We also learn this episode that Luke Cage has been unknowingly sleeping with a married woman, and Jessica has been hired (apparently by the woman’s husband) to prove it. Jessica’s pictures of the affair wind up making their way back to the woman’s husband, who gathers his rugby team to teach Luke Cage a lesson at his bar. Feeling responsible for the impending danger, Jessica rushes to Luke’s bar right as the 6 men are about to begin their fight. The two superheroes, who don’t yet know about each others’ powers, effortlessly take out all six guys without breaking a sweat, prompting Luke to ask, “What the hell was that?” to which Jessica responds, “Uh, teamwork?”
While the fight scene lacks the gritty brutality of Daredevil‘s fights, it’s still incredibly fun to watch the two gifted individuals beat up people so easily. We also get a few great glimpses of Luke’s unbreakable skin, as someone stabs him in the neck with a broken bottle and stares with utter confusion as the glass fails to leave a scratch. The chemistry between Colter and Ritter is just as palpable in their action scene as it is in their dialogue, and watching them play together is a delight.
In the second-to-last scene of the episode, we finally get our first full scene with David Tennant‘s Kilgrave. It’s basically this scene, with a few extra lines of dialogue from the couple’s daughter, who wets herself as Kilgrave commands her to get into the closet instead of using the bathroom. I enjoyed watching the scene when it was first released, but after the build-up of the first two episodes, the scene takes on an entirely new tone. I’m terrified for the fate of those two children, as leaving them in the closet to slowly starve to death wouldn’t even be close to the worst thing Kilgrave has done.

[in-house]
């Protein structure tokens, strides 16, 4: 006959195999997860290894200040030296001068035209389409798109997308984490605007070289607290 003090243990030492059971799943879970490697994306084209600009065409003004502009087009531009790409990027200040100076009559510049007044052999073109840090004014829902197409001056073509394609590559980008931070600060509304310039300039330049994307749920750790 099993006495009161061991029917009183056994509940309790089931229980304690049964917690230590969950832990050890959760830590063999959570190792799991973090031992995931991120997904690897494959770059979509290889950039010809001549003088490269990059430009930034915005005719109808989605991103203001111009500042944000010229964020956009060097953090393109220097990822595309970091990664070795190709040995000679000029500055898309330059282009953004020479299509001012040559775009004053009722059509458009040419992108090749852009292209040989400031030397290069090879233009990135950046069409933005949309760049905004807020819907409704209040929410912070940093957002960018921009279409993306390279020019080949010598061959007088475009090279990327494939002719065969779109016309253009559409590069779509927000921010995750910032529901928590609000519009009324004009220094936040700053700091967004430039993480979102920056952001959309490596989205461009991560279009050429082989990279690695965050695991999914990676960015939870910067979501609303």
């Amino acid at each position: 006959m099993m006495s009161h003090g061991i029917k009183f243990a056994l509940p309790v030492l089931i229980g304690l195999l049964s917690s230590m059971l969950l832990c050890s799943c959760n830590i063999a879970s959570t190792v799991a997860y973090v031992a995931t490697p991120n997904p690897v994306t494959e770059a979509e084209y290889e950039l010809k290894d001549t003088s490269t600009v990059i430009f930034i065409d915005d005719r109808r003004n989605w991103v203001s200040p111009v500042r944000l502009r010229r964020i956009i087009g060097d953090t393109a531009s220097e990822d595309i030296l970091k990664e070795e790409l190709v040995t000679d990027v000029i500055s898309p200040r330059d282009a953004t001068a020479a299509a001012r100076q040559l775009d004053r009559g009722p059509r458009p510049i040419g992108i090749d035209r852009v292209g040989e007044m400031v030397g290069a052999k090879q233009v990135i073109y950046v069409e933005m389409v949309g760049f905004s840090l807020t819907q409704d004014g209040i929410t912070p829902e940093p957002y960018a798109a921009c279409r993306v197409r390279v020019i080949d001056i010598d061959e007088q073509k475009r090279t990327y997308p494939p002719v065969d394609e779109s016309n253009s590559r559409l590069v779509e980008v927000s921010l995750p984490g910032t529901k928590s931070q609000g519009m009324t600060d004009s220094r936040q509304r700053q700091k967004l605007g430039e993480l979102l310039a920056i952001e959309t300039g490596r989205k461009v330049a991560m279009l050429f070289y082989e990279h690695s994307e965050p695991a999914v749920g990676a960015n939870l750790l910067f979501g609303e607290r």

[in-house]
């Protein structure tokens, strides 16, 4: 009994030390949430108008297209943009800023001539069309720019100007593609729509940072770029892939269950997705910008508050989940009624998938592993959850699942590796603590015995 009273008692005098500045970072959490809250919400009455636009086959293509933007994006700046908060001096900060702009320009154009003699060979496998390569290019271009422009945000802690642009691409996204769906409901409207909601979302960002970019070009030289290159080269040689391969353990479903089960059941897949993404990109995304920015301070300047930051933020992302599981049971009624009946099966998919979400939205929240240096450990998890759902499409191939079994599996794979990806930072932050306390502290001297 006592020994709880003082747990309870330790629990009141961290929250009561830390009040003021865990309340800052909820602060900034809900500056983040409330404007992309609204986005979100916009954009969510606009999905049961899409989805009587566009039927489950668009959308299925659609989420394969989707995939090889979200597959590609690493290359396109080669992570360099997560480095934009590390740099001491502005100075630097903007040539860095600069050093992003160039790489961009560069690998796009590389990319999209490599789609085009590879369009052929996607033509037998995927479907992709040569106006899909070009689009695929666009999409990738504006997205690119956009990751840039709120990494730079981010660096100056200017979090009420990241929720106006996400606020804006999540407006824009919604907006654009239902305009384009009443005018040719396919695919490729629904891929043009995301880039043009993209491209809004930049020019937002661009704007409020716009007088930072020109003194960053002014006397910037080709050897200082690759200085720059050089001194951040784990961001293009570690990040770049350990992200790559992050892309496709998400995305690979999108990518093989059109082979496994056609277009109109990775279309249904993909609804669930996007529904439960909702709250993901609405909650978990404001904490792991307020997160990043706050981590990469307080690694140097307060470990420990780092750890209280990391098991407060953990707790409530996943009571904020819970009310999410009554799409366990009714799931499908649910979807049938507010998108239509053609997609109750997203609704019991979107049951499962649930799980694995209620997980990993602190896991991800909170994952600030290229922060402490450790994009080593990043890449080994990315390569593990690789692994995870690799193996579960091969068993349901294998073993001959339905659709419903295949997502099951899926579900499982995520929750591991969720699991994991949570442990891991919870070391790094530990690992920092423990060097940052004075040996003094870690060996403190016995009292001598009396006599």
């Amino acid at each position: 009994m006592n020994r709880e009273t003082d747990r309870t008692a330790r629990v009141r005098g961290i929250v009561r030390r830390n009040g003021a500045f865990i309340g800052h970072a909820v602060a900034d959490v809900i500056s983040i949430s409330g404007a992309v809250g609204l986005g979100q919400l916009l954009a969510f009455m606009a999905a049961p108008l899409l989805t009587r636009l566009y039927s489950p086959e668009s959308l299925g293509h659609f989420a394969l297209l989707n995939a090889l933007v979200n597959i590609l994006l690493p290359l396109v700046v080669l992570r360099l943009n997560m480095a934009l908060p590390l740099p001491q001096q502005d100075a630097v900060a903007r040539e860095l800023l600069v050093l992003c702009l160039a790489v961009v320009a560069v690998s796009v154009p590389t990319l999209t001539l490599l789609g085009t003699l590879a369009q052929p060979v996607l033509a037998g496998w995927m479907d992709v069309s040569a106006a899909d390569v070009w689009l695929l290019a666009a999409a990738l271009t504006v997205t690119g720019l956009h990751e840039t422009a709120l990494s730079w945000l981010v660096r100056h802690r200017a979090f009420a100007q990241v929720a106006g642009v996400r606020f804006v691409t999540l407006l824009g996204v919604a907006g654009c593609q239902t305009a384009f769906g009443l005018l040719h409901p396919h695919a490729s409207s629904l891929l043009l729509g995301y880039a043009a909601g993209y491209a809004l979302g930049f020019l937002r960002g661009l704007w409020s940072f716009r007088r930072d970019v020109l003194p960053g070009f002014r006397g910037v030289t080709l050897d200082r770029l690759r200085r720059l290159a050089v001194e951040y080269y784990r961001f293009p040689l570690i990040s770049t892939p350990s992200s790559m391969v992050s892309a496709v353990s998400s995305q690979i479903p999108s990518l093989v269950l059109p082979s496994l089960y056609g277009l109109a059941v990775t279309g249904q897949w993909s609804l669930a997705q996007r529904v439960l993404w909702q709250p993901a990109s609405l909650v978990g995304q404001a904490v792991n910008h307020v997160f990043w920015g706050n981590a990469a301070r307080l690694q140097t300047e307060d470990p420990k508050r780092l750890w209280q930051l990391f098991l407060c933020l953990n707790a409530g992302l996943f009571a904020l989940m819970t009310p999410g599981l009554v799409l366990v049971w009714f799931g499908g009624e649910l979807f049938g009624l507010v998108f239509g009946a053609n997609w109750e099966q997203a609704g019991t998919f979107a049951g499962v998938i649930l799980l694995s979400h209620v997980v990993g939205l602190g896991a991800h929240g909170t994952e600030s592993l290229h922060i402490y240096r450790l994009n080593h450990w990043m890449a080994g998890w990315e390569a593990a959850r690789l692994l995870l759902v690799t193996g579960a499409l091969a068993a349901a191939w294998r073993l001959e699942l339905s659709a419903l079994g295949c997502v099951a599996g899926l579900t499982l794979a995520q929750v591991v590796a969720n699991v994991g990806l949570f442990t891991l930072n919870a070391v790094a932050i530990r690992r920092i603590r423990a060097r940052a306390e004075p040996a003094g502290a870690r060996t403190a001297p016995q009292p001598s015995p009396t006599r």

The final scene of the episode, and quite possibly my favorite of the season so far, involves Luke Cage confronting Jessica at her apartment about what they now know about each other. He brings a portable circular saw with him and demonstrates his unbreakable skin by pushing the blade against his abdomen until it begins to smoke. Colter plays the scene so well that, walking out of the theatre after watching the premiere, I was almost more excited for Luke Cage than I was for the rest of Jessica Jones.
5 donated kidneys out of 5. I’m hesitant to give such an early episode a score this high, because I have no doubt the series will get even better. But the second episode of this show managed to improve on a stellar opening, and I can’t wait to watch the rest of the season.
There are two characters introduced this episode that may be my favorite of the series so far: a weird, diaper wearing, cordon-bleu making, noisy pair of uncomfortably close fraternal twins that live above Jessica. I understand nothing about them and I want to know more.
Okay, as cool as the last scene of the episode was, I have to wonder: did Luke Cage just have a saw lying around, see it, and think “This will make a great prop”?
Near the end of the episode, we find out that Trish is involved in some pretty intense combat training, setting up an eventual appearance from Hellcat later this season.
Two episodes in and the show hasn’t offered even a passing MCU reference. Aside from the guy in the first episode saying, “You’re one of them!” when Jessica lifted his car, we haven’t gotten a single reference to Sokovia, The Avengers, or even the Battle of New York.
The show officially drops on Netflix tomorrow, so be sure to check back here once you’re caught up for our continued coverage of the show!
— Netflix UK & Ireland (@NetflixUK)